Natural Language Processing

Natural language processing, understanding and generation has been a passion of mine for over a decade. I first started implementing it for my home automation system but it grew into a major project of its own. At the time there was nothing that could do what I wanted, and there still isn’t anything that has all the functionality my engine offers.

For starters I wanted to be able to build natural language understanding (NLU) features directly into my programs. In a typical system offered today to integrate NLU into your app the notion of recognition is totally separate from the intents that you implement in your application and often, all you have is a web API calling your code with some ‘intent’ data. By contrast, in my system, your code can interact with the natural language engine, updating the vocabulary on the fly, interpreting new tokens that you add to your code, adding new intents in one step along with the sentence structures that represent them, and, most importantly of all, delivering strongly-typed tokens that you can interact with directly including units of measure (distance, time, temperature, …) and temporal expressions (Monday, last week, three weeks ago). You can also take the tokens passed to your rules and ask to conjugate them, so when you ask “Create a task …” it can reply “I created a task …”. Strong integration with your own code (rather than a web api call) means you can do database lookups to add new words or phrases.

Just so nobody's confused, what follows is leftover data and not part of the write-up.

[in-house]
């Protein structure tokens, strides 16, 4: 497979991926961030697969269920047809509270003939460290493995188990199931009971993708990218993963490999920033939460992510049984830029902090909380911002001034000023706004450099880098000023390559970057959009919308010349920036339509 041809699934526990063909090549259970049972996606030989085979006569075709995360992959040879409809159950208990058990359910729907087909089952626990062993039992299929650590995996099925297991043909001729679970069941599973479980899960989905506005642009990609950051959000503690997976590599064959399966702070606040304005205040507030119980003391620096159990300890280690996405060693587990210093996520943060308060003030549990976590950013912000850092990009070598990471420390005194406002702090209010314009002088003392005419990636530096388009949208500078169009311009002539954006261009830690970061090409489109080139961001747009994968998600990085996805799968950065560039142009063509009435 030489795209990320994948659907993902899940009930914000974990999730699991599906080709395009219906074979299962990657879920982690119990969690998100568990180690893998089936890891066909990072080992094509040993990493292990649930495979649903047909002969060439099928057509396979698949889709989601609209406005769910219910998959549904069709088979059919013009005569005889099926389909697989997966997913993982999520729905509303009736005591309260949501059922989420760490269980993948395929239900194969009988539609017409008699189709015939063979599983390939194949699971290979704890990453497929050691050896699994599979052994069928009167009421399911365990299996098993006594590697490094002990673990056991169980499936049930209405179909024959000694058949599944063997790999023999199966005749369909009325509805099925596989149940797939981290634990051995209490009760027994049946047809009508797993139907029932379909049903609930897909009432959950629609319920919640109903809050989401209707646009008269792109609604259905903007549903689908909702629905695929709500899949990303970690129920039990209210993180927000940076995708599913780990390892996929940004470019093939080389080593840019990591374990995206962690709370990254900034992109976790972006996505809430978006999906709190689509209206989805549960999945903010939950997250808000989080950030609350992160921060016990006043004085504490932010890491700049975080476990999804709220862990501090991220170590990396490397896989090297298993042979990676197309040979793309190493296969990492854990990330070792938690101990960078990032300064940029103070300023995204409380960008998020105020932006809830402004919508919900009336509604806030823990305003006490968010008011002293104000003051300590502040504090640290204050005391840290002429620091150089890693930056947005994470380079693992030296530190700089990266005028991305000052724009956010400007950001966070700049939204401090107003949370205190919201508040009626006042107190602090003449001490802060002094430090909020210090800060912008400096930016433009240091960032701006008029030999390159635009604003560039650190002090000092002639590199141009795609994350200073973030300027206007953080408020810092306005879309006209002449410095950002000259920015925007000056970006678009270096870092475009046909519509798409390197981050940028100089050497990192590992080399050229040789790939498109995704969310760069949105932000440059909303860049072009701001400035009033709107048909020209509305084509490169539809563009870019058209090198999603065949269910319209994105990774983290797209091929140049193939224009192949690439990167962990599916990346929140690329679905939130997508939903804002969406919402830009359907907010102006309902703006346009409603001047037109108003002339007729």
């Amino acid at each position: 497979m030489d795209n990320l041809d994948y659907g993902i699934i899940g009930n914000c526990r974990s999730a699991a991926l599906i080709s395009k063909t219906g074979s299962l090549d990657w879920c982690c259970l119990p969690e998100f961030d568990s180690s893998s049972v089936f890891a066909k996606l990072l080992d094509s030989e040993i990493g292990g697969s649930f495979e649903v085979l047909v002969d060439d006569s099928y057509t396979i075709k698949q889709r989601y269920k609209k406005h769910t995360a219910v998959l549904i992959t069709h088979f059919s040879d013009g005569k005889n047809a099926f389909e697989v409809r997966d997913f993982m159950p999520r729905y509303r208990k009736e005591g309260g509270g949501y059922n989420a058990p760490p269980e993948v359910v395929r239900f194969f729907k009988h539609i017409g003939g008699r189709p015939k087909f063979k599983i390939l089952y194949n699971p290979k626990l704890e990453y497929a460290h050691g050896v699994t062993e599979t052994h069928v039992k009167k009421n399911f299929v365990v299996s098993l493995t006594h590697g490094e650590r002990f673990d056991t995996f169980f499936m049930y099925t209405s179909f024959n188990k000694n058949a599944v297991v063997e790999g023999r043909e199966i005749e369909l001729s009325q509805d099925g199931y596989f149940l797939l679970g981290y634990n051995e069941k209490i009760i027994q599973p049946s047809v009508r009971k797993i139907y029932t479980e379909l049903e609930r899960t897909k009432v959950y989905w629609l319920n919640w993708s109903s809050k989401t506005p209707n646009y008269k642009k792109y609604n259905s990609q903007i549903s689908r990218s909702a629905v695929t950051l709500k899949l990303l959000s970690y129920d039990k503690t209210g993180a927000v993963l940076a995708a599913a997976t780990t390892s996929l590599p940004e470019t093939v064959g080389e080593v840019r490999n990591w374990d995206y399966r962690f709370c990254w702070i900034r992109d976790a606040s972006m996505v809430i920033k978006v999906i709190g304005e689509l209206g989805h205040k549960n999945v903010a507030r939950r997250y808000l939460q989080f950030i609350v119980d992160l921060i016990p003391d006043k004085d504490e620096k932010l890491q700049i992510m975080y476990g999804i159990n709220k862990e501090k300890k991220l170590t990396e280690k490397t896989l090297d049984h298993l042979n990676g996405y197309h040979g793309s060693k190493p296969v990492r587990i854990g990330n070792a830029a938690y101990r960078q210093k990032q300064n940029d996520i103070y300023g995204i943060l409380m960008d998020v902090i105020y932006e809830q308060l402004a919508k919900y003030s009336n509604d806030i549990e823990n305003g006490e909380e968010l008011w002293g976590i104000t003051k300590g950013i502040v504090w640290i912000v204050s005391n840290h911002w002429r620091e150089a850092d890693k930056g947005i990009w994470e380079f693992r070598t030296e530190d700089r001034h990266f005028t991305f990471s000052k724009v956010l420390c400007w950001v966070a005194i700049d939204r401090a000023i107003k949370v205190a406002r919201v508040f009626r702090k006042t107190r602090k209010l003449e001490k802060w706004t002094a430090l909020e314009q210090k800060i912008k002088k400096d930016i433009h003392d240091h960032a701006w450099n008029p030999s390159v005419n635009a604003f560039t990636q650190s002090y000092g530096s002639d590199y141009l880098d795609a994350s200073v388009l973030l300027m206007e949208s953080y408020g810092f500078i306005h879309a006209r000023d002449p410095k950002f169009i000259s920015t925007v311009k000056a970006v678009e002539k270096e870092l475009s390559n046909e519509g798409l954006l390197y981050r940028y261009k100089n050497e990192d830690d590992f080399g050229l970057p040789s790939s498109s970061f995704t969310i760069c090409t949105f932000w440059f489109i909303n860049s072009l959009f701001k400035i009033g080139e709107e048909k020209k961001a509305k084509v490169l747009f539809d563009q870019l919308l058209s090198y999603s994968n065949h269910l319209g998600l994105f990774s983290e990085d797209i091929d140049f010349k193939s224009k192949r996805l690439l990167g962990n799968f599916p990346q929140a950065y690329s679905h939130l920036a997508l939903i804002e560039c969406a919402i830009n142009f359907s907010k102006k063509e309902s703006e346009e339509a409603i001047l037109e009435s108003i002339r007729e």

Along the way I realized that the engine I had built really didn’t need spaces to go a good job and that I could extend it to allow ‘twitter-speak’ where peoplerunthewordstogether.

Integration with WordNet from Princeton University provides a rich vocabulary with synonyms so now you can define sentences using a meaning instead of a word and it will recognize all the words that could have that meaning. I compile all of WordNet into two Nuget packages: one with the more common words, one with the less common words. Compiling it into code means that my engine can use Visual Studio’s Intellisense to show meanings when you hover over a word. This helps you find the right sense for a word when there are multiple possble meanings.

You can read more about my Natural Language Engine for .NET here. You’ll also find more blog posts about #nlp here.




Next page: A strongly-typed natural language engine (C# NLP)


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